Jeff Hambleton from the Pilchuck Audubon Society watches the sky during Swifts Night Out on Saturday, August 19, 2023, at the Wagner Performing Arts Center in Monroe, Washington. This Saturday the society will host their 19th annual Feast in the Forest event. (Ryan Berry / The Herald)

Jeff Hambleton from the Pilchuck Audubon Society watches the sky during Swifts Night Out on Saturday, August 19, 2023, at the Wagner Performing Arts Center in Monroe, Washington. This Saturday the society will host their 19th annual Feast in the Forest event. (Ryan Berry / The Herald)

Pilchuck Audubon to celebrate chapter, endangered species milestones

Both the Audubon chapter and the Endangered Species Act are celebrating 50 years at Feast in the Forest event in Everett.

EVERETT — The Pilchuck Audubon Society plans to celebrate two milestones at its Feast in the Forest event on Saturday: the 50th anniversary of the chapter and the Endangered Species Act.

It’s not an accident the two occasions coincide, as there was “lots of momentum for conservation” in the 1970s, said Brian Zinke, executive director of the Pilchuck Audubon. Congress passed a slew of environmental legislation throughout the decade, including the Clean Water Act and the Marine Mammal Protection Act.

This year’s feast will feature a catered dinner at Floral Hall in Everett’s Forest Park and a talk by Todd Wildermuth, director of the University of Washington’s Environmental Law Program. As residents and Pilchuck Audubon members gather, event leaders hope to highlight local conservation achievements and goals.

Zinke said he has been looking at past Audubon Society newsletters and reflecting on the chapter’s history.

“Some of the issues have changed and some we’re still dealing with today,” Zinke said.

Protecting old growth forests for example — especially as habitat for state endangered northern spotted owls — remains an ongoing effort, Zinke said.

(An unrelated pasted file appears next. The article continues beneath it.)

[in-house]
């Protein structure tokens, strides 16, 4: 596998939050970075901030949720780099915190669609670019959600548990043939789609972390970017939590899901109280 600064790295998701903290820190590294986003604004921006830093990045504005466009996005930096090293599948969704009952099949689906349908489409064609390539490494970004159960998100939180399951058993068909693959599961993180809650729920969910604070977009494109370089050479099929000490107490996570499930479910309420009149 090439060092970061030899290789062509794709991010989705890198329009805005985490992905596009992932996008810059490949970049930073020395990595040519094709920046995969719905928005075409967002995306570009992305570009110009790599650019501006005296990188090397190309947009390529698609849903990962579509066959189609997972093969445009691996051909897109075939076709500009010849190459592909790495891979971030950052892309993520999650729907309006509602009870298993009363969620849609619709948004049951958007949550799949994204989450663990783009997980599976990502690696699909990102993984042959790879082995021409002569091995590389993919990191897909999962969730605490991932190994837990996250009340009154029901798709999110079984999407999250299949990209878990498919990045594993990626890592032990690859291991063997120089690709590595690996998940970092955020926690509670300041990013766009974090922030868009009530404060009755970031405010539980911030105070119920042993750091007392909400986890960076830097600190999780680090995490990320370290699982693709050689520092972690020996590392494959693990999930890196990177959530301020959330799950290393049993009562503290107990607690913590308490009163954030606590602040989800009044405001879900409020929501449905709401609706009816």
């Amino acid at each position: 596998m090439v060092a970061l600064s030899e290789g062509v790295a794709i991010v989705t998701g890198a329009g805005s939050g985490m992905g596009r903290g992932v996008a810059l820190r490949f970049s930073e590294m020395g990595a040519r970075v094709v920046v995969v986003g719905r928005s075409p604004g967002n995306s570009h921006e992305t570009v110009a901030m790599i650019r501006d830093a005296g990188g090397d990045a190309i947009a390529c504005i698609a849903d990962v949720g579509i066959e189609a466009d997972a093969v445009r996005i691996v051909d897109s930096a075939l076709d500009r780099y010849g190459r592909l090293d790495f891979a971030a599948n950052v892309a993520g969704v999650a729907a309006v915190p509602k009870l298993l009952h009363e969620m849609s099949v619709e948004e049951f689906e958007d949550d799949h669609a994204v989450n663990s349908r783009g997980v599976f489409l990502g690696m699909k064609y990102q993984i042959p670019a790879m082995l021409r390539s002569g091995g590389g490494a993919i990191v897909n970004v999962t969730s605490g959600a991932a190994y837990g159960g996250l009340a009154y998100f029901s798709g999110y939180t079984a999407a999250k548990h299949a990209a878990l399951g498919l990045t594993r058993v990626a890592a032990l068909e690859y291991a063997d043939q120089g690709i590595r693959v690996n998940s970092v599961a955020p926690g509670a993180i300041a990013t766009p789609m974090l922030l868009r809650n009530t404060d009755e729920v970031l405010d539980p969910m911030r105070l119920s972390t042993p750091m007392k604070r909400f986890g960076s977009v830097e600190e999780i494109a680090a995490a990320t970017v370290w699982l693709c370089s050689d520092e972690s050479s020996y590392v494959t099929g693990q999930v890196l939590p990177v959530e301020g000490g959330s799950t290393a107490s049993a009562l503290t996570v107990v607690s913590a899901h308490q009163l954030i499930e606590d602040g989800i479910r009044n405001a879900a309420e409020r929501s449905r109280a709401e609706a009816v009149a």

Still, Zinke said it’s clear the environment has been, and continues to be, a priority for locals. Pilchuck Audubon membership has increased over the past couple years, with currently over 450 members.

Zinke said the Pilchuck Audubon is drafting a new strategic plan, aiming to protect more habitat and expand the chapter’s educational programs in the near future.

Though the Endangered Species Act is often considered a “last resort” to save threatened animals, Zinke said the legislation also creates a sense of hope. Washington has 47 endangered, threatened and sensitive species, as of this year.

“We have recovered some species like the bald eagle,” he said. “Especially out here. They’re everywhere.”

Wildermuth, who also helps recommend changes to the state’s endangered species program, said the Endangered Species Act is a commitment, requiring humans to value life outside themselves.

“It’s an expensive task,” he said about wildlife conservation.

As the state population continues to grow and the planet continues to warm, Wildermuth said he’s interested in how Washington can expand protection, including threatened species’ habitats, too.

“We’ve got challenges ahead,” Wildermuth said, “but I’m an optimistic person.”

Ta’Leah Van Sistine: 425-339-3460; taleah.vansistine@heraldnet.com; Twitter: @TaLeahRoseV.

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